The story of Dock Ellis, pitcher for the Pittsburgh Pirates. I remember him well from when I was a kid. The Pirates were my favorite team. I remember the names of most of the players mentioned.
Book was written by Donald Hall, Nobel Laureate poet, and big baseball fan too.
Great collection of essays by Truman Capote. I had read In Cold Blood and some other things, but his essays are really his best work. Great stylist.
The book consists of a series of excerpts from various works by Fred Rogers. I suppose it’s fair to say that Mr. Rogers was a bit cornball and simplistic. It’s certainly understandable why have many people, including me, didn’t pay a lot of attention to him.
But after seeing the recent movie, A Beautiful Day in the Neighborhood, doing some reading about his life, and reading this book, I can see the value of Mr. Rogers. Actually, his thoughts on love and kindness are profound.
Written by the daughter of Kenny Shopsin, the founder of the famously quirky restaurant which carries his surname.
Written in a quirky style, with funky typography. Primarily short antidotes about her family and the restaurant. It starts off kind of slow but becomes a lot of fun about halfway through.
The title refers to her father’s philosophy. Nothing really matters, but dedicating oneself to something actually makes it matter. (I may be wildly mispresenting his thoughts.)
An analysis of the rise of Hilter. Many parallels to the rise of Trumpism, albeit on a much larger scale.
Really something of a boring book. Probably important for future historians, but too much detail for the average reader.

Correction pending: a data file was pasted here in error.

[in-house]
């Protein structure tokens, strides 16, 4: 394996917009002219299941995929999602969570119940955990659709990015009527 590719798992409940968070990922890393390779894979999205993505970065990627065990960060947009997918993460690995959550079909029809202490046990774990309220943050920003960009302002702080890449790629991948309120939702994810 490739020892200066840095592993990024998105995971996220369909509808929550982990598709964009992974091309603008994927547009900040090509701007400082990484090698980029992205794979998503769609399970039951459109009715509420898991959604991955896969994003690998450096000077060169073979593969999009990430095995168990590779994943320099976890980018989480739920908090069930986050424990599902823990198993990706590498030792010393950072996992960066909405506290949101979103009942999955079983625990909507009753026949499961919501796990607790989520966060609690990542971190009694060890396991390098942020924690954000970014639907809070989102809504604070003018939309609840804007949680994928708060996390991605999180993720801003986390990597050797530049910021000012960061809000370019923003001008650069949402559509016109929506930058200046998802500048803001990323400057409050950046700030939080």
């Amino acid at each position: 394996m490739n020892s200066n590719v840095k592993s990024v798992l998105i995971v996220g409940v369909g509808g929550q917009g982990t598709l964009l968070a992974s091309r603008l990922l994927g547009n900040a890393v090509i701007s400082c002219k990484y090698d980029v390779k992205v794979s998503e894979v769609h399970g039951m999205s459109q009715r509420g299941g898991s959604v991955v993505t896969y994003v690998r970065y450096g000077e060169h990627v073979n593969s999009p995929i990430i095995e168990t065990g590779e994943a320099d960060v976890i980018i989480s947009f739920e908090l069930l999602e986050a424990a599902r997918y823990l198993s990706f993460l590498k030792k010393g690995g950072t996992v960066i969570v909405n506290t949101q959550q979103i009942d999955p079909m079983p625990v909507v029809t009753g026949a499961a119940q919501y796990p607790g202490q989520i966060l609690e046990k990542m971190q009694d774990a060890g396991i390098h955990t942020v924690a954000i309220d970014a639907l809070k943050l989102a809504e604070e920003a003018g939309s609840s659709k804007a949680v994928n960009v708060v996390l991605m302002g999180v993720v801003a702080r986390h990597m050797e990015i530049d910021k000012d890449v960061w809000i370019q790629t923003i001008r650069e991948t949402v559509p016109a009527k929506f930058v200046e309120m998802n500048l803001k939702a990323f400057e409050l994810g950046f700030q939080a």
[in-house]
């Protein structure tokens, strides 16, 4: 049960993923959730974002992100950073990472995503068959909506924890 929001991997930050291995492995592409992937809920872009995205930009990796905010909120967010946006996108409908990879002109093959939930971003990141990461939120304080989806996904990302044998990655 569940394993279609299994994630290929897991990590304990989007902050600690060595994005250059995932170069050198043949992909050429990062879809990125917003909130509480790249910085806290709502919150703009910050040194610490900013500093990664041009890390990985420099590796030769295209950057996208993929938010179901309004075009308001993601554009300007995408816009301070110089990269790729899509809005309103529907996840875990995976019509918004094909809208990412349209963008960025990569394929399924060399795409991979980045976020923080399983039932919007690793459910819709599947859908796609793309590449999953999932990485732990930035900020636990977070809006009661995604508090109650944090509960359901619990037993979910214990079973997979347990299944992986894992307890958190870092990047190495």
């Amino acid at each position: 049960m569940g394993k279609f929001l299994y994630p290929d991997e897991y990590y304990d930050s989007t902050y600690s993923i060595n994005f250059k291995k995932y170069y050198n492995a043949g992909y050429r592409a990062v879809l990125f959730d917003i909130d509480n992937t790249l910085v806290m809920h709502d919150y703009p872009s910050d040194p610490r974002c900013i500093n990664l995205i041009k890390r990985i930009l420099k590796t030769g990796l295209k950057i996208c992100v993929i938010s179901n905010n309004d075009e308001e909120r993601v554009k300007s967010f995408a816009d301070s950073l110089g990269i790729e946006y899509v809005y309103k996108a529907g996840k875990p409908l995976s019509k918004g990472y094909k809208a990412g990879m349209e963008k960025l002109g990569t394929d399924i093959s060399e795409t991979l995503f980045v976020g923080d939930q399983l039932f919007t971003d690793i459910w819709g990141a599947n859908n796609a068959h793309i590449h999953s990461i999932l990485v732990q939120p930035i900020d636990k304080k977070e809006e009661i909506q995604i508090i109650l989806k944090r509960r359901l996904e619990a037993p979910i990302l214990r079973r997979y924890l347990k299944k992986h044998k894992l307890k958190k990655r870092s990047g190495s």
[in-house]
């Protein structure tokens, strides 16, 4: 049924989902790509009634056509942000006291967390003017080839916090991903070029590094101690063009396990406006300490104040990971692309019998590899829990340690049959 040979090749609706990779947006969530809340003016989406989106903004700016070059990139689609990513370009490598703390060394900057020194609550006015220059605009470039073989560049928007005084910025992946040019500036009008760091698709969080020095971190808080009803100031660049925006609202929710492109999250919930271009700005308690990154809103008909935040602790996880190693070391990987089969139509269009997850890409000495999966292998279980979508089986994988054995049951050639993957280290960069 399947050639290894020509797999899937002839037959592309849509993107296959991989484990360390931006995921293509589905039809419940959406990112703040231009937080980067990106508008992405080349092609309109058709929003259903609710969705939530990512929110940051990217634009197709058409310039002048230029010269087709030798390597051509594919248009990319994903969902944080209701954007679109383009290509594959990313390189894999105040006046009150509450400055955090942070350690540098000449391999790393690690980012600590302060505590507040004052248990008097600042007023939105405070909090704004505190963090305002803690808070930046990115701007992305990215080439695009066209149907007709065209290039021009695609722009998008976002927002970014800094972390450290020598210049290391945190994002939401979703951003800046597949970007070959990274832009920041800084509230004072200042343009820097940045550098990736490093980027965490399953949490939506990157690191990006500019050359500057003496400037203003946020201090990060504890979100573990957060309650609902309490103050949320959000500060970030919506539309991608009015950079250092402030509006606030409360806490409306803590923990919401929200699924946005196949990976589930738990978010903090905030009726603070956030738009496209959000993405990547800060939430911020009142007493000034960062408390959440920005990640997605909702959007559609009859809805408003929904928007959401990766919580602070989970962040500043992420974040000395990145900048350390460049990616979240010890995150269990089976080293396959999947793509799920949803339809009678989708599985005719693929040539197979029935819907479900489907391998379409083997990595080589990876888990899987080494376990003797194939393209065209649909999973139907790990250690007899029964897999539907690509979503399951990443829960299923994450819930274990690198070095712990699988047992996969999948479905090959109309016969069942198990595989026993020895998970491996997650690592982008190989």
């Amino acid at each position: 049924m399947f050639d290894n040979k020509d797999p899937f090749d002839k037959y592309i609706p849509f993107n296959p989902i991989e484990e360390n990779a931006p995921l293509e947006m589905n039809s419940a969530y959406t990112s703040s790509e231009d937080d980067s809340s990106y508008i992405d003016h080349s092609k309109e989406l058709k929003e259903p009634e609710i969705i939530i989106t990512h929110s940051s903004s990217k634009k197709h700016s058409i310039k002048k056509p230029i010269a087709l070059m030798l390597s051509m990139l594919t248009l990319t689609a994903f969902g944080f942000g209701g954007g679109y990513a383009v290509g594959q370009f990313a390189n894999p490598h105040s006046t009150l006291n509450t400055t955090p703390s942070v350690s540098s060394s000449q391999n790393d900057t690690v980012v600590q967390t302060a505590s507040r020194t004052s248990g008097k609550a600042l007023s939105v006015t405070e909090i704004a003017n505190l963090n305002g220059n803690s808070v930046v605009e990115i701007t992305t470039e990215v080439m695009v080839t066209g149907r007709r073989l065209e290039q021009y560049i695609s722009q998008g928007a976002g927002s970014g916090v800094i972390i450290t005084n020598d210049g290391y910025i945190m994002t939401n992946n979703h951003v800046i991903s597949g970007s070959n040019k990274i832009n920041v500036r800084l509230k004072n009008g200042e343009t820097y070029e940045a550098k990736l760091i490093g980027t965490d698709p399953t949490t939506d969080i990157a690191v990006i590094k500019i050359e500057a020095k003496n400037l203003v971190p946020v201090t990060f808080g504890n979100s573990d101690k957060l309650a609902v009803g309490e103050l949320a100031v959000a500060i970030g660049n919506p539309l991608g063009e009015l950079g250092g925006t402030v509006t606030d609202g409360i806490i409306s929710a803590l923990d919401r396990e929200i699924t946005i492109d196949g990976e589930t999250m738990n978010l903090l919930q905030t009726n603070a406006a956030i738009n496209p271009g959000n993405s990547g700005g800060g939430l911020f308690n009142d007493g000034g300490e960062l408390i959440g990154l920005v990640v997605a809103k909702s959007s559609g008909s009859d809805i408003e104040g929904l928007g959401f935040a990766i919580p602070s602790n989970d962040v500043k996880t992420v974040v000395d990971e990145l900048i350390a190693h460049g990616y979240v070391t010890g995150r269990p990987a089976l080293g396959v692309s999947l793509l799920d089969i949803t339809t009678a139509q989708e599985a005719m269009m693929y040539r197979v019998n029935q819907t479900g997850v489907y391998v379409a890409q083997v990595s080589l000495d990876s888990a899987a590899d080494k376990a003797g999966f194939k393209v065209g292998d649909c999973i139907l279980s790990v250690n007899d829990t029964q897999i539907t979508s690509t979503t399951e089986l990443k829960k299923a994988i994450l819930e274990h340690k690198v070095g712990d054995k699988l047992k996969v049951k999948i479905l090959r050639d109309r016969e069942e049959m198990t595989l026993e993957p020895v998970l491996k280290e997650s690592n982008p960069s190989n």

An autobiography of John Callahan, who was a well-known cartoonist. His work is pretty edgy, some would call insensitive (I wouldn’t).
He was a raging alcoholic from an early age. He describes in harrowing detail – and humor – his journey through the hell of alcoholism, which ended up with his being in terrible drunken car accident, which led to his struggle with being a quadriplegic, and eventually salvation through cartooning.
Highly entertaining book.
Didn’t take notes on this one.
What a great, great man. His life is an inspiration.
Pretty much the same story as all the others.
To boil it down to one paragraph. Reagan’s “great” insight was that the presidency was just another performance, very similar to his movie roles. He focused on his and his staff’s presentation and frequently ignored the real job. Kind of brilliant, and also sad.
Bush’s father was a senator from Connecticut. And executive at steel company. Ann Richards said he was born with a silver foot in his mouth
Fun dairy style book from Jim Fixx, author of the bestseller “The Complete Book of Running”. Discusses how the book came about, the the life changing result – both the good and bad. Fun read.
Bourne was a friend/colleague of Carter. I thought that might be a problem, but it seemed to give a reasonably balanced view of Carter. It was much more detailed than I needed. Bit slow.
On the one hand, lot of rambling drivel. On the other, lots and lots of wit; parts of it were really fun.
I also felt something of a kinship with him, which is odd, since I’m so normal, and he was well, not.
Many quotable quotes. I should have written them down as I went.